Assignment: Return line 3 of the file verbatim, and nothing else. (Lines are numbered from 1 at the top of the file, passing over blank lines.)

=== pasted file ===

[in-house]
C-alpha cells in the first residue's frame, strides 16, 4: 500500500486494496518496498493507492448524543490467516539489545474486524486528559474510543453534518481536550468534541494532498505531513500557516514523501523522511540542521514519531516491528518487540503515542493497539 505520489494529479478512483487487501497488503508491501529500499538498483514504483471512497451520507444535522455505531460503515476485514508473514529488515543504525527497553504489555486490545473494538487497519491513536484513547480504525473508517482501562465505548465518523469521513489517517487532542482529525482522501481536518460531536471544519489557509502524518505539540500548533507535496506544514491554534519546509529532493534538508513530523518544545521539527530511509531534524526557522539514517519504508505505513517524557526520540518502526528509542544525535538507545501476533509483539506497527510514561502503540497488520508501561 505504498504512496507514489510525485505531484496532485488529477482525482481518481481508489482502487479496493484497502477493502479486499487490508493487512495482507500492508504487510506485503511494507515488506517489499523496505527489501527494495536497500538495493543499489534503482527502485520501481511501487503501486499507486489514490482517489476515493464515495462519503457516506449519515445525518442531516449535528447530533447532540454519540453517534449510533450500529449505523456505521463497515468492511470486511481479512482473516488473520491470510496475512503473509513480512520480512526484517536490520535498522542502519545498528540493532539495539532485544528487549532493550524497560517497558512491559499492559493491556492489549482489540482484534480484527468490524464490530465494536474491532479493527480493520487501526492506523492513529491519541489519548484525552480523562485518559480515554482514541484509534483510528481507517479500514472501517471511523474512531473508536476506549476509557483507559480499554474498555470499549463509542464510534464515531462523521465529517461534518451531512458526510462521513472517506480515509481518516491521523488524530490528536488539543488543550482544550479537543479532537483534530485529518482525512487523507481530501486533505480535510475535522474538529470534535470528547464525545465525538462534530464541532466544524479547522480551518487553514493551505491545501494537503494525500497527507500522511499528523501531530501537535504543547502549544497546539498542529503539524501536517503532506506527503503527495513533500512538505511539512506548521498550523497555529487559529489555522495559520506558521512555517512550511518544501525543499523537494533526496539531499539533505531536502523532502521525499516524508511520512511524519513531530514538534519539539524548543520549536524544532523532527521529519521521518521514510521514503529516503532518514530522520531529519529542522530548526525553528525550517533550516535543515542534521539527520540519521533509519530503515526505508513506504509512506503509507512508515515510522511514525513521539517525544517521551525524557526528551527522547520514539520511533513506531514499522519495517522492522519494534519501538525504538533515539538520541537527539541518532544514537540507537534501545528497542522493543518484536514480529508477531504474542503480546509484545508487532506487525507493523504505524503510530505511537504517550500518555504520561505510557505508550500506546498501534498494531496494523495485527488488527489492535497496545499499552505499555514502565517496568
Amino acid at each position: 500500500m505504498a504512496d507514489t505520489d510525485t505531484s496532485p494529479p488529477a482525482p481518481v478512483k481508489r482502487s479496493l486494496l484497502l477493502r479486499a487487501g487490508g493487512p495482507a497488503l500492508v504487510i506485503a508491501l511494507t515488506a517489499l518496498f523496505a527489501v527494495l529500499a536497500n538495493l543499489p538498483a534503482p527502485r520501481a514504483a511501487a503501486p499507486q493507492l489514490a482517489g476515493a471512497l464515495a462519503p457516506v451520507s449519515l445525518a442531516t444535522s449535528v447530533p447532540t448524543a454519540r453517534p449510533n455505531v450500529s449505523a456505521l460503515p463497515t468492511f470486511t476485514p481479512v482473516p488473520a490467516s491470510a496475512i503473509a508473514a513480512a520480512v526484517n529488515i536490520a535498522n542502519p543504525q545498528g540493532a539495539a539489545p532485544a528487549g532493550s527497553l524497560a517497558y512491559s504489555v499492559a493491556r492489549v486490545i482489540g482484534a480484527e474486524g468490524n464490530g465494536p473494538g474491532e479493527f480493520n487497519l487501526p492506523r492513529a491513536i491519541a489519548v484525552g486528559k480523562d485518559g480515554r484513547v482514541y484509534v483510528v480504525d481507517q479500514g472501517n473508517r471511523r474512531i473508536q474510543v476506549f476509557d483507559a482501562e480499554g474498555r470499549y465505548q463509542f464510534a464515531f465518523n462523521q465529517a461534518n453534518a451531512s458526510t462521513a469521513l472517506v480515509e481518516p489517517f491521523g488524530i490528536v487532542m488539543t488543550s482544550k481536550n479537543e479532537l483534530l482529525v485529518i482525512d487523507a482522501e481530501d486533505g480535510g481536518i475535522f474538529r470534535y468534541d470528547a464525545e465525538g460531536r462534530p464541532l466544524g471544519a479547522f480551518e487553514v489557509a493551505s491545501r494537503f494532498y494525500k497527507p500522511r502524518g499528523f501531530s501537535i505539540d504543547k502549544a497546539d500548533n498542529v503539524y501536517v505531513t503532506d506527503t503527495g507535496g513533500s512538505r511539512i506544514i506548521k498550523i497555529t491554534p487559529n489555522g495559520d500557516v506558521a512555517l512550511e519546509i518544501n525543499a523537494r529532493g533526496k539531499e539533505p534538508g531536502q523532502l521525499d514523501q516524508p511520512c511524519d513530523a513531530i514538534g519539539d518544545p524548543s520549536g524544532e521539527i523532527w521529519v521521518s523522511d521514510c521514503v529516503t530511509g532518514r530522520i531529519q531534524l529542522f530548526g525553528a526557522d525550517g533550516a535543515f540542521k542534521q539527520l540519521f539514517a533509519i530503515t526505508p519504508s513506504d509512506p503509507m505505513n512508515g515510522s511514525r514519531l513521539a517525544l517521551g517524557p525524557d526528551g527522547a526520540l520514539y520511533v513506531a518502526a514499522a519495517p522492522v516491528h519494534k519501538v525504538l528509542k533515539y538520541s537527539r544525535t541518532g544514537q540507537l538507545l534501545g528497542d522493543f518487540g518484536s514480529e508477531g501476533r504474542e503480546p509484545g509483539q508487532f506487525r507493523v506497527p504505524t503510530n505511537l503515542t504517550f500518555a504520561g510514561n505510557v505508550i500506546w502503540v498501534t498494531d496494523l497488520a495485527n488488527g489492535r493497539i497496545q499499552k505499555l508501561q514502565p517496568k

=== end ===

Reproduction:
Amino acid at each position: 500500500m505504498a504512496d507514489t505520489d510525485t505531484s496532485p494529479p488529477a482525482p481518481v478512483k481508489r482502487s479496493l486494496l484497502l477493502r479486499a487487501g487490508g493487512p495482507a497488503l500492508v504487510i506485503a508491501l511494507t515488506a517489499l518496498f523496505a527489501v527494495l529500499a536497500n538495493l543499489p538498483a534503482p527502485r520501481a514504483a511501487a503501486p499507486q493507492l489514490a482517489g476515493a471512497l464515495a462519503p457516506v451520507s449519515l445525518a442531516t444535522s449535528v447530533p447532540t448524543a454519540r453517534p449510533n455505531v450500529s449505523a456505521l460503515p463497515t468492511f470486511t476485514p481479512v482473516p488473520a490467516s491470510a496475512i503473509a508473514a513480512a520480512v526484517n529488515i536490520a535498522n542502519p543504525q545498528g540493532a539495539a539489545p532485544a528487549g532493550s527497553l524497560a517497558y512491559s504489555v499492559a493491556r492489549v486490545i482489540g482484534a480484527e474486524g468490524n464490530g465494536p473494538g474491532e479493527f480493520n487497519l487501526p492506523r492513529a491513536i491519541a489519548v484525552g486528559k480523562d485518559g480515554r484513547v482514541y484509534v483510528v480504525d481507517q479500514g472501517n473508517r471511523r474512531i473508536q474510543v476506549f476509557d483507559a482501562e480499554g474498555r470499549y465505548q463509542f464510534a464515531f465518523n462523521q465529517a461534518n453534518a451531512s458526510t462521513a469521513l472517506v480515509e481518516p489517517f491521523g488524530i490528536v487532542m488539543t488543550s482544550k481536550n479537543e479532537l483534530l482529525v485529518i482525512d487523507a482522501e481530501d486533505g480535510g481536518i475535522f474538529r470534535y468534541d470528547a464525545e465525538g460531536r462534530p464541532l466544524g471544519a479547522f480551518e487553514v489557509a493551505s491545501r494537503f494532498y494525500k497527507p500522511r502524518g499528523f501531530s501537535i505539540d504543547k502549544a497546539d500548533n498542529v503539524y501536517v505531513t503532506d506527503t503527495g507535496g513533500s512538505r511539512i506544514i506548521k498550523i497555529t491554534p487559529n489555522g495559520d500557516v506558521a512555517l512550511e519546509i518544501n525543499a523537494r529532493g533526496k539531499e539533505p534538508g531536502q523532502l521525499d514523501q516524508p511520512c511524519d513530523a513531530i514538534g519539539d518544545p524548543s520549536g524544532e521539527i523532527w521529519v521521518s523522511d521514510c521514503v529516503t530511509g532518514r530522520i531529519q531534524l529542522f530548526g525553528a526557522d525550517g533550516a535543515f540542521k542534521q539527520l540519521f539514517a533509519i530503515t526505508p519504508s513506504d509512506p503509507m505505513n512508515g515510522s511514525r514519531l513521539a517525544l517521551g517524557p525524557d526528551g527522547a526520540l520514539y520511533v513506531a518502526a514499522a519495517p522492522v516491528h519494534k519501538v525504538l528509542k533515539y538520541s537527539r544525535t541518532g544514537q540507537l538507545l534501545g528497542d522493543f518487540g518484536s514480529e508477531g501476533r504474542e503480546p509484545g509483539q508487532f506487525r507493523v506497527p504505524t503510530n505511537l503515542t504517550f500518555a504520561g510514561n505510557v505508550i500506546w502503540v498501534t498494531d496494523l497488520a495485527n488488527g489492535r493497539i497496545q499499552k505499555l508501561q514502565p517496568k